The above results suggested that CXCL12, as well as CCR7 ligands, was localized on HEVs. To test this possibility, we performed in situ hybridization and immunohistochemical analyses of CXCL12 expression. Strong CXCL12 mRNA expression was detected in medullary cords as previously reported (22). In addition, we observed CXCL12-expressing cells tightly associated with PNAd+ HEVs in both lymph nodes (Fig. 4, A and B) and Peyer's patches (Fig. 4, D and E). CXCL12-expressing cells were sparse in other areas of the T zone (Fig. 4, A–E) in contrast to the numerous CCL21-expressing T zone stromal cells (Fig. 4, C and F). We did not detect CXCL12 expression by HEV cells (Fig. 4, B and E), whereas CCL21 was expressed by these cells (Fig. 4, C and F) as previously reported (7). Immunohistochemical staining of adjacent sections for CXCL12 and PNAd revealed that CXCL12 protein is present on lymph node HEVs, including the lumenal side of these vessels (Fig. 4, G and J). The specificity of this staining was confirmed by the markedly diminished staining intensity when the antiserum was neutralized by preincubation with CXCL12 peptide (Fig. 4, I and L). A comparison of the pattern of staining by PNAd and CXCL12 indicated that most PNAd+ vessels were also positive for CXCL12 (Fig. 4, G–I and unpublished data). Similar signals for CXCL12 were observed on Peyer's patch HEVs (unpublished data). B220 staining showed the presence of B cells around CXCL12+ HEVs (Fig. 4, A, H, and K).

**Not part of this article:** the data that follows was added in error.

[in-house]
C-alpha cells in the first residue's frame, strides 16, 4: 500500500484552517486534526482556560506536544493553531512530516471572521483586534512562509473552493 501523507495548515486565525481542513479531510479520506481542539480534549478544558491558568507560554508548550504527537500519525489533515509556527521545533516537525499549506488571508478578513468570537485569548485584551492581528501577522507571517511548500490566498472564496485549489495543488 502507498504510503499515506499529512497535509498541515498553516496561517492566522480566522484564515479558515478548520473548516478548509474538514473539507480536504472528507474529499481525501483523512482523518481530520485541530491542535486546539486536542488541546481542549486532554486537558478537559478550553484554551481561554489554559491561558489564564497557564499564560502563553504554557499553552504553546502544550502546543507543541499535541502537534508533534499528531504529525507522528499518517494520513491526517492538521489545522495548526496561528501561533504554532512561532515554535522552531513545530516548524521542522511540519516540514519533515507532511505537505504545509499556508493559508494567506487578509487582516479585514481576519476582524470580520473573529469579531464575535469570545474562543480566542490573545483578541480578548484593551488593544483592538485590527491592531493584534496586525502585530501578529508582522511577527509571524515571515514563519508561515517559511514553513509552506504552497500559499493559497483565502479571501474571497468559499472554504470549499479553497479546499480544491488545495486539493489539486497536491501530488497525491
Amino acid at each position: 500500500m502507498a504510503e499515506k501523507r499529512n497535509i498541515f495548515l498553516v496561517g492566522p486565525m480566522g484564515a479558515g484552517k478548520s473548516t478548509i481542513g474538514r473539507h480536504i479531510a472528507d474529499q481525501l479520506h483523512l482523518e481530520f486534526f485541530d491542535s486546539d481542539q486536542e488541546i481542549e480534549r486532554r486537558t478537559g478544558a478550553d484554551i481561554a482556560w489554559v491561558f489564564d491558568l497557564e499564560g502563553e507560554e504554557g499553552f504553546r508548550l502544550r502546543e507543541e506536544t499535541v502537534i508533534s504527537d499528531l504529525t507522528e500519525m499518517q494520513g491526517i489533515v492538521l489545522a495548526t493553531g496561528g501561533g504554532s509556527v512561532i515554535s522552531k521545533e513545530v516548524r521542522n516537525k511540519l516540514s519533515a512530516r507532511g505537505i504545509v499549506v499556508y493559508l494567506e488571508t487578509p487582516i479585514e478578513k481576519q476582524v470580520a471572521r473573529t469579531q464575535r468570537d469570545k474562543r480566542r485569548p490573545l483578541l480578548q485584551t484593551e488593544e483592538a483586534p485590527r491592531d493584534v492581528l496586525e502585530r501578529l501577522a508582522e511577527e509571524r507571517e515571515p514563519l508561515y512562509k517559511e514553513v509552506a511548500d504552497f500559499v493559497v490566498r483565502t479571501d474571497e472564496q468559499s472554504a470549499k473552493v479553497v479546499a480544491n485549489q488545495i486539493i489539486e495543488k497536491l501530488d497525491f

CXCR4 and CCR7 Are Involved in B Cell Attachment to HEVs.